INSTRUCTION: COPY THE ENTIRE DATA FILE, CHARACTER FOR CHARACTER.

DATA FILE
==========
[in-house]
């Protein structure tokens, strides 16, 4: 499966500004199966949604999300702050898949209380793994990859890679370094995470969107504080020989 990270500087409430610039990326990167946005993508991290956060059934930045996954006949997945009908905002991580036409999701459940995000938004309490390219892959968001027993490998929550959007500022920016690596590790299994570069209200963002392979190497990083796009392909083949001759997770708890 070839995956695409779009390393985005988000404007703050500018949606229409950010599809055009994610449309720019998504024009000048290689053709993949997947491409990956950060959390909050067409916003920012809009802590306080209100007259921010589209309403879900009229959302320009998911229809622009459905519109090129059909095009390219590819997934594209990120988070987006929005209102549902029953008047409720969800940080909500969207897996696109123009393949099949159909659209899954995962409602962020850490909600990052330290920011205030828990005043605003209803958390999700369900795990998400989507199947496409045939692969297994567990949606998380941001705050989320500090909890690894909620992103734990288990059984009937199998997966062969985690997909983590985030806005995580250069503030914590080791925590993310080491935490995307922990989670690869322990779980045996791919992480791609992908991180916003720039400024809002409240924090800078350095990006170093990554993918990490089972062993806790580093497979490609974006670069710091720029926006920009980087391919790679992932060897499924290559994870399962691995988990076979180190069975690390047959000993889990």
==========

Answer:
[in-house]
């Protein structure tokens, strides 16, 4: 499966500004199966949604999300702050898949209380793994990859890679370094995470969107504080020989 990270500087409430610039990326990167946005993508991290956060059934930045996954006949997945009908905002991580036409999701459940995000938004309490390219892959968001027993490998929550959007500022920016690596590790299994570069209200963002392979190497990083796009392909083949001759997770708890 070839995956695409779009390393985005988000404007703050500018949606229409950010599809055009994610449309720019998504024009000048290689053709993949997947491409990956950060959390909050067409916003920012809009802590306080209100007259921010589209309403879900009229959302320009998911229809622009459905519109090129059909095009390219590819997934594209990120988070987006929005209102549902029953008047409720969800940080909500969207897996696109123009393949099949159909659209899954995962409602962020850490909600990052330290920011205030828990005043605003209803958390999700369900795990998400989507199947496409045939692969297994567990949606998380941001705050989320500090909890690894909620992103734990288990059984009937199998997966062969985690997909983590985030806005995580250069503030914590080791925590993310080491935490995307922990989670690869322990779980045996791919992480791609992908991180916003720039400024809002409240924090800078350095990006170093990554993918990490089972062993806790580093497979490609974006670069710091720029926006920009980087391919790679992932060897499924290559994870399962691995988990076979180190069975690390047959000993889990």